Alienor Chauvenet, The University of Queensland
The National Zoo and Aquarium in Canberra recently announced a new expansion that will double its size, with open range space for large animals like white rhinos and cheetahs.
As well as improving visitors’ experience, the expansion is touted as a way to improve the zoo’s breeding program for threatened animals. However, zoos have received plenty of criticism over their capacity to educate, conserve, or even keep animals alive.
But while zoos began as 19th-century menageries, they’ve come a long way since then. They’re responsible for saving 10 iconic species worldwide. Without captive breeding and reintroduction efforts, there might be no Californian Condor or Przewalski’s Horse – the only truly wild horse – left in the wild.
Australian zoos form part of a vital global network that keeps our most vulnerable species alive.
What is the role of zoos for conservation?
Although Canberra Zoo is relatively new compared with others in Australia – Melbourne zoo, for example, was opened in 1862 – it adds to a collection of conservation-orientated establishments.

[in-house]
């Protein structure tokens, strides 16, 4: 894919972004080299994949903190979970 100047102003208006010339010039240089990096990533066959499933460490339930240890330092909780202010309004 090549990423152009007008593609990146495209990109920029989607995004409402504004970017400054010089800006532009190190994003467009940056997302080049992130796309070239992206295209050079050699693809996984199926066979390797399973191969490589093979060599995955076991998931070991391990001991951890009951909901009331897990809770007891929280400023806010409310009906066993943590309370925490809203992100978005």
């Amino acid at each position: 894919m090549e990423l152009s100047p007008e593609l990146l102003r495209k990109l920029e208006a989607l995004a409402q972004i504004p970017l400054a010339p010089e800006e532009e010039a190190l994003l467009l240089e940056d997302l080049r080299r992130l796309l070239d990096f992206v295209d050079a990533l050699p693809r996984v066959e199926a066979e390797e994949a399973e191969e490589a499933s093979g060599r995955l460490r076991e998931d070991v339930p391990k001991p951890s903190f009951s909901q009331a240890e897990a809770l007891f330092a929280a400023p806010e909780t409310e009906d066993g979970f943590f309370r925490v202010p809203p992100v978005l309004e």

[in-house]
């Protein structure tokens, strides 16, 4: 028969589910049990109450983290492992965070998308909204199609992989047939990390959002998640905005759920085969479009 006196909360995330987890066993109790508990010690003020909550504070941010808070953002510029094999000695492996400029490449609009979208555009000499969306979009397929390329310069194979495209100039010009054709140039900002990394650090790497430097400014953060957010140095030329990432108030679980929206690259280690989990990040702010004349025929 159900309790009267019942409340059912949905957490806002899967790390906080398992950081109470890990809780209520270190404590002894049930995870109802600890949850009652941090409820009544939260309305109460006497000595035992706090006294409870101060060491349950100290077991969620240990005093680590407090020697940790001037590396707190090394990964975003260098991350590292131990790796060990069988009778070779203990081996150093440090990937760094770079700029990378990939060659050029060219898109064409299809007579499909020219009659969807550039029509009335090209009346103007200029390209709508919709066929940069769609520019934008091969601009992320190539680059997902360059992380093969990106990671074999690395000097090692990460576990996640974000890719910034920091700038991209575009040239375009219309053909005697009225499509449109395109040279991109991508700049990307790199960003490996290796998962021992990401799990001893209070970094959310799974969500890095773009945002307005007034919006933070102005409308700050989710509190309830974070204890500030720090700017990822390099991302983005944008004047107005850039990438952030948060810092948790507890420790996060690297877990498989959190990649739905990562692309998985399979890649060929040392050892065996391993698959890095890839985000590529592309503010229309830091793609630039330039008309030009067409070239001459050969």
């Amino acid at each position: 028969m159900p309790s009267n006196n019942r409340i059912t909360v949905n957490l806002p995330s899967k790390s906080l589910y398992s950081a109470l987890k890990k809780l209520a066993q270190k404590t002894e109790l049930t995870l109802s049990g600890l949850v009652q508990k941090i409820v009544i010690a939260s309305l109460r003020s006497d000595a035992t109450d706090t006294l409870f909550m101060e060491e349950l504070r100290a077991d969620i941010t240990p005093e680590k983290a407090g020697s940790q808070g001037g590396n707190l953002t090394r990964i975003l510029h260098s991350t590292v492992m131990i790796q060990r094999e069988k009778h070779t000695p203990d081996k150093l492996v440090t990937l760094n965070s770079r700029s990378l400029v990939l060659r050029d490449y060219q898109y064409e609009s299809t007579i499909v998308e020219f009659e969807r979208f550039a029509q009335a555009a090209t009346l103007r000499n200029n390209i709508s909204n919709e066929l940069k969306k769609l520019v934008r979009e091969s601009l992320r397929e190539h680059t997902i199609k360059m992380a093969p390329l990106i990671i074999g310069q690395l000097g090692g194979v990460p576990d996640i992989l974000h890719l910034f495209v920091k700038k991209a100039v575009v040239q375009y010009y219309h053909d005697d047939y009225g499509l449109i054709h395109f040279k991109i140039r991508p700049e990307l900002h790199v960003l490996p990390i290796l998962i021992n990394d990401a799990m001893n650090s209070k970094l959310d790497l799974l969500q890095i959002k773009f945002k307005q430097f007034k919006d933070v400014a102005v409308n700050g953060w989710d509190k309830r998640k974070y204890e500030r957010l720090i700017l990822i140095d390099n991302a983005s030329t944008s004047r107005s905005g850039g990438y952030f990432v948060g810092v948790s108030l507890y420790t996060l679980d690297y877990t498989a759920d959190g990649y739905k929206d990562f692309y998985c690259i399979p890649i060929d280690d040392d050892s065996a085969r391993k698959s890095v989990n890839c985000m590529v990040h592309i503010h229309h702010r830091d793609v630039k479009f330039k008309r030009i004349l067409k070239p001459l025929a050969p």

In Australia, Taronga Conservation Society Australia, the Royal Melbourne Zoological Gardens, Adelaide Zoo and Perth Zoo are all members of the World Association of Zoos and Aquariums (WAZA). WAZA is an international organisation that aims to guide and support zoos in their conservation missions, including captive breeding, reintroductions into the wild, habitat restoration, and genetic management.
From the perspective of nature conservation, zoos have two major roles: educating the public about the plight of our fauna, and contributing to species recovery in the wild.
Conservation education is deeply embedded in the values of many zoos, especially in Australia. The evidence for the link between zoo education and conservation outcomes is mixed, however zoos are, above anybody else, aimed at children. Evidence shows that after guided experiences in zoos children know more about nature and are more likely to have a positive attitude towards it. Importantly, this attitude is transferable to their parents.
Zoos contribute unique knowledge and research to support field conservation programs, and thus species recovery. In Australia, zoos are directly involved in monitoring of free-ranging native fauna and investigations into emerging diseases. Without zoos many fundamental questions about a species’ biology could not be answered, and we would lack essential knowledge on animal handling, husbandry and care.
Through captive breeding, zoos can secure healthy animals that can be introduced to old or new habitats, or bolster existing wild populations. For example, a conservation manager at Taronga Zoo told me they’ve released more than 50,000 animals that were either bred on-site or rehabilitated in their wildlife hospitals (another important function of zoos).
Criticisms of captive breeding programs